On Friday , December 22nd the three teams had reached the top of the Beardmore, made their Upper Glacier depot, and Scott now had to decide which team would return to base, and who would forge ahead. There was no pre-planning by Scott, regarding returning teams, and decisions were made, it seems, only at the point when they needed to be made. This probably allowed Scott to monitor the physical and mental conditions of the men, and make his choices based on that diagnosis.
Man hauling on the Beardmore Glacier, December 13th 1911. Front from left – Cherry-Garrard and Bowers. Rear from left – Keohane and Crean, while Wilson pushes.
Atkinson, Wright, Cherry-Gerrard and the Irishman, Keohane, were selected to return, and begin the weary descent of the Glacier they had just scaled. “Affecting farewell’s” were made and the two sledge teams continued their heavy hauling south.
Sledge 1 – Scott, Wilson, Oates and P.O. Evans.
Sledge 2 – E. Evans, Bowers, Crean and Lashly.
Scott’s Discovery Hut – Hut Point Antarctica.
Discovery Hut was built by Robert Falcon Scott during the Discovery Expedition of 1901–1904 in 1902 and is located at Hut Point on Ross Island by McMurdo Sound, Antarctica. Visitors to Antarctica, arriving at either the US Base at McMurdo or New Zealand’s Scott Base are likely to encounter Discovery Hut as both are located on Hut Point. Discovery Hut is just 300m from McMurdo Base. The hut has been designated a Historic Site or Monument (HSM 18), following a proposal by New Zealand and the United Kingdom to the Antarctic Treaty Consultative Meeting. Some confusion arises because Discovery Hut can correctly be referred to as Scott’s Hut, in that his expedition built it, and it was his base ‘ashore’ during the 1901–1904 expedition. But the title ‘Scott’s Hut’ correctly belongs to the building erected in 1911 at Cape Evans. Wikipedia. Continue Reading →
Tom Crean’s First Glimpse of Antarctica
Having sailed from Lyttelton, New Zealand on 21st December 1901, aboard the expedition ship Discovery, with Captain Scott, Tom Crean caught his very first glimpse of Antarctica on January 8th, 1902. It must have been an overwhelming sight for the man, who had come from Annascaul in Co. Kerry, and now found himself at the end of the earth, staring upon a vast white landscape of seemingly never ending ice.
Looking at the black and white, and sepia tinted photographs and footage from the Discovery , and subsequent expeditions of the Heroic Age, it is easy to forget the beauty and marvel of Antarctica’s ever changing landscape, that would have greeted those that arrived there. From the towering ice cliffs of the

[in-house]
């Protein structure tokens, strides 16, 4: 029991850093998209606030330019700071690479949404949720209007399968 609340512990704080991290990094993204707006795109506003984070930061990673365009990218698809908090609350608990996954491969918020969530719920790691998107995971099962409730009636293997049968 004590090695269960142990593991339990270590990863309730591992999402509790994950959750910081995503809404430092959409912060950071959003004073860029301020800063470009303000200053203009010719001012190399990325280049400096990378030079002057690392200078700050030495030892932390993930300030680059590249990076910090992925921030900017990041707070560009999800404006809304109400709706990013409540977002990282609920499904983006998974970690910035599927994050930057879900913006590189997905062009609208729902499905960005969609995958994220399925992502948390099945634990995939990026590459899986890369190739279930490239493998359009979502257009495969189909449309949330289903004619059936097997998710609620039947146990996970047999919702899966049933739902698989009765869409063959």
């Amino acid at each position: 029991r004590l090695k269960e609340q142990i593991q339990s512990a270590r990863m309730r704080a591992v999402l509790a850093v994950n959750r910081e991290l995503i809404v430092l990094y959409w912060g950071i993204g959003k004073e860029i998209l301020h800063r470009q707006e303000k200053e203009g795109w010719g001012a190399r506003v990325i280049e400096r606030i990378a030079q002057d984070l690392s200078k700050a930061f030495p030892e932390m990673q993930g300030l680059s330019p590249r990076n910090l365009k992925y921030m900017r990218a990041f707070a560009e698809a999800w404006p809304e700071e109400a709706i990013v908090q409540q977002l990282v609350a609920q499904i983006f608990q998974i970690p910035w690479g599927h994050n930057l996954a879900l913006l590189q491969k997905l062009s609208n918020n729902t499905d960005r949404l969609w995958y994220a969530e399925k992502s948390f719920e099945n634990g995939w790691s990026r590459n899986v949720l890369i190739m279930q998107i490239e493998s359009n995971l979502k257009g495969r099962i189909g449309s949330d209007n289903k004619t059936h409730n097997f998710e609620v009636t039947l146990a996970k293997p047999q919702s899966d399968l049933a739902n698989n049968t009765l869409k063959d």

Barrier (now the Ross Ice Shelf) to the many surrealistically shaped ice bergs, sculpted by fracture, time and Antarctic winds, the majesty of the sights beheld by these Antarctic pioneers, was surely one the factors, that compelled them to return there.
Tom Crean would have had little idea, on that day, that over a century later his name would be forever synonymous with Antarctica. He would spend many years there, over the course of three major expeditions, and spent more time on the unforgiving ice of the continent, than either of the more celebrated Scott and Shackleton.
His heroic acts of bravery, most notably his epic solo march to save the life of Lt. Edward Evans, on the Terra Nova Expedition, and his part in the voyage of the James Caird, and subsequent crossing of South Georgia, resonate perhaps more palpably today, than ever before.
Scott’s Southern Journey.
On This Day – November 1st 1911.
A collection of photographs taken on November 1st 1911, as Captain Robert Falcon Scott embarked upon his quest to be first to reach the South Pole. Prior to his departure, Scott had been tutored in the techniques of photography by the expedition’s photographer Herbert Ponting, as Ponting himself would not be part of the group that would venture southwards.
This enabled Scott to keep a visual record of the journey, and all of the images below, were captured on the very first day of the outward journey, and show the establishment of the first pony camp, along the route.
The Last Place On Earth
A Central Television Production, 1985